UC San Francisco researchers were recently surprised to discover fully formed gut and skin cells in the thymus, a lemon-sized organ that sits in front of the heart and is responsible for training the T cells of the immune system not to attack the body’s own tissues. The finding, based on studies conducted in mice, could lead to better understanding of the drivers of autoimmune problems in humans, the authors say.
The cells in the medulla region of the thymus have a straightforward task: they are programmed to randomly display bouquets of proteins characteristic of various bodily tissues in order to “train” newborn T cells, the immune cells responsible for defending the body against invasive pathogens. If immature T cells respond aggressively to these “friendly” proteins, the thymus either eliminates them or retrains them as peacekeeping Treg (“tee-reg”) cells that can suppress inflammation in the body’s tissues. Bad quality control in the thymus can lead to autoimmune diseases such as type 1 diabetes, multiple sclerosis and rheumatoid arthritis.
Now, in a study published July 18, 2018, in Nature, researchers at the Diabetes Center at UCSF have discovered that tiny clusters of cells in the thymus called Hassall’s corpuscles – the function of which has been a mystery to science for over 150 years – consist of much more complex epithelial and sensory cells, akin to mature cells of the skin and the gut. In particular, the scientists discovered that Hassall’s corpuscles are surrounded by tuft cells, a type of sensory cell native to the gut which detect invasive parasites in the mouse gut by “tasting” them through chemical detectors on the finger-like cilia that make up the cells’ characteristic tufts.
The new study showed that these newly discovered sensory cells in the thymus play an important role in training the developing immune system of mice, suggesting that thymic tuft cells could also play a role in autoimmune problems such as inflammatory bowel disease in humans. Intriguingly, tuft cells’ sensory abilities could potentially present opportunities for medically regulating thymus function more generally, said study senior author Mark Anderson, MD, PhD.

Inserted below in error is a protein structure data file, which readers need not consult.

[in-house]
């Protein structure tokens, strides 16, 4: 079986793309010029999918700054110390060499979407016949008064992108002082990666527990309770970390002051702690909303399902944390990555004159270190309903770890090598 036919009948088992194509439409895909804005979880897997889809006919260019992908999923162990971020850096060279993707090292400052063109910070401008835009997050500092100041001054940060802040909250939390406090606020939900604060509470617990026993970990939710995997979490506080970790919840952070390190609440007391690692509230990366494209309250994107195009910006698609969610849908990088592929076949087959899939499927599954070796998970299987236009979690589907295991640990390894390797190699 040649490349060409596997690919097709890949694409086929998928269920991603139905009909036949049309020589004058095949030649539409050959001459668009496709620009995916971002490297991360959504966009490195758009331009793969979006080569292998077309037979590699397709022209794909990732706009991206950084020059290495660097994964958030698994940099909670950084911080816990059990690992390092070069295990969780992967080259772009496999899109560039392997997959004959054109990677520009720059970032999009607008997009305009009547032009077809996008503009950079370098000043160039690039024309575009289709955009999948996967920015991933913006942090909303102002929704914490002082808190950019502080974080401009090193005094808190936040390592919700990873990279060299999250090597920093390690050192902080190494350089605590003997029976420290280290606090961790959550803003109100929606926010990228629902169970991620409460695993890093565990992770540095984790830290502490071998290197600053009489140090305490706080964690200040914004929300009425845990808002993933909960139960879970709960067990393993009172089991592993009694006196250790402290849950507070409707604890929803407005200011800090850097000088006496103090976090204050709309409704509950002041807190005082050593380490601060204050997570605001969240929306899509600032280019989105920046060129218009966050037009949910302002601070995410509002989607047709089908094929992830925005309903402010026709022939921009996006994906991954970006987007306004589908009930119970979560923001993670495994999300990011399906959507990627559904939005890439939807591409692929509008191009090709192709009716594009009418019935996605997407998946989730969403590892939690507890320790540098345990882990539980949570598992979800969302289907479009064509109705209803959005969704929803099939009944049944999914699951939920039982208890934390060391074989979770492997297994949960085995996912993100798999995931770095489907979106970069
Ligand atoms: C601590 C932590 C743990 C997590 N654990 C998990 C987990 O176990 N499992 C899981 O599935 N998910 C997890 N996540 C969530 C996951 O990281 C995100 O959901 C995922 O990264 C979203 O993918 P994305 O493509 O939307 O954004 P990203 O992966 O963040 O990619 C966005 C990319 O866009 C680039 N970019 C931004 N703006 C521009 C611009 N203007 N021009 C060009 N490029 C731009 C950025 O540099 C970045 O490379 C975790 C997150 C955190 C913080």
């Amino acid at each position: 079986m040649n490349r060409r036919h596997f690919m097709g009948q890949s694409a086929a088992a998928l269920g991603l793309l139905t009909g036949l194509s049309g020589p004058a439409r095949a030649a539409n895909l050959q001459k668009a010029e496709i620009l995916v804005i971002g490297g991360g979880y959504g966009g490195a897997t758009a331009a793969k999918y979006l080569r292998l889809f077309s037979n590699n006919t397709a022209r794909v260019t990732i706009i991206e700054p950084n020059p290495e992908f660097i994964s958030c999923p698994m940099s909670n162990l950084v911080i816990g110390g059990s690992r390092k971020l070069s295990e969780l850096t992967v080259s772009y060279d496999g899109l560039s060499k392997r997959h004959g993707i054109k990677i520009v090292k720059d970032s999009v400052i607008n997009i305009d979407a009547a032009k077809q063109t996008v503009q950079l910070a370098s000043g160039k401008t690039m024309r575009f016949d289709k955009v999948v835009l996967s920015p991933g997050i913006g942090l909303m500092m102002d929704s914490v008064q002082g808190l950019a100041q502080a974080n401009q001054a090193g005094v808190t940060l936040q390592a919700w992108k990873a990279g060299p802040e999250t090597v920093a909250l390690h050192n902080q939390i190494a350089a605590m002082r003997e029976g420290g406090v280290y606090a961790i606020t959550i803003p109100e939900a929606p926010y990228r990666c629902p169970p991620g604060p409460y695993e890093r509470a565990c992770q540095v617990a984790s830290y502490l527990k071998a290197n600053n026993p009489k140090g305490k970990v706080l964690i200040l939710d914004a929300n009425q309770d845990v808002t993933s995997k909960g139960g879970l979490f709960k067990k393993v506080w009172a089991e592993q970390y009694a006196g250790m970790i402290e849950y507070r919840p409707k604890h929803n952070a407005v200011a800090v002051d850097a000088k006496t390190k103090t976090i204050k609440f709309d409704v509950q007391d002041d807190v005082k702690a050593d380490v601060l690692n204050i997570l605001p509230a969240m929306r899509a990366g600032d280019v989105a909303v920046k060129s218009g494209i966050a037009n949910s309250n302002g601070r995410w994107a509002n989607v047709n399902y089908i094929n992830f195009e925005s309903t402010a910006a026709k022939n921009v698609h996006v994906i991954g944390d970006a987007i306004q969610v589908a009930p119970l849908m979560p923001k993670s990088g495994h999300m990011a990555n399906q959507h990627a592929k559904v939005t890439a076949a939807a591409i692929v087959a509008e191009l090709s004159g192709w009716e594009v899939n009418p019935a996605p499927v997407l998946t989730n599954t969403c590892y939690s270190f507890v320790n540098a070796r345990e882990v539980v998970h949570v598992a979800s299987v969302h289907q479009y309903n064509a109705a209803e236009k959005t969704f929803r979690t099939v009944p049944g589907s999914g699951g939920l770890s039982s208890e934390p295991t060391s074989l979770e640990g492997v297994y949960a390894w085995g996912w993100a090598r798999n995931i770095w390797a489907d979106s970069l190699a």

Anderson is a physician-scientist who has spent more than a decade studying the thymus’s immune-training “curriculum” in the lab in order to develop new treatments for autoimmune conditions such as type 1 diabetes. His team has previously shown that a gene called AIRE is responsible for making cells in the medulla region of the thymus produce their random handful of “self” proteins to test newborn T cells for autoimmune tendencies.
“The thymus has a challenging problem to solve, and it does it in a very elegant way,” Anderson said.
In the new study, Anderson’s team was interested in learning whether there might be multiple types of thymus cell involved in T cell training. In collaboration with pioneering UCSF immunologist Richard Locksley, MD, the researchers developed a new technique for tracing the genetic development of thousands of individual AIRE expressing cells, and to their surprise, they discovered two subsets of cells that consistently turned off AIRE and began expressing two very different genetic programs. One group of cells appeared to differentiate into epithelial cells akin to those that form the outer layer of the skin and the other group began expressing markers of a type of sensory cell residing in the gut called “tuft” cells.
“When Rich and I first saw this three years ago we were like, ‘you’ve got to be kidding me,’” Anderson said. “Unlike the typical training cells in the thymus, the tuft cells we see there have the same physical characteristics of ‘real’ tuft cells in the gut. They’ve even got the tuft!”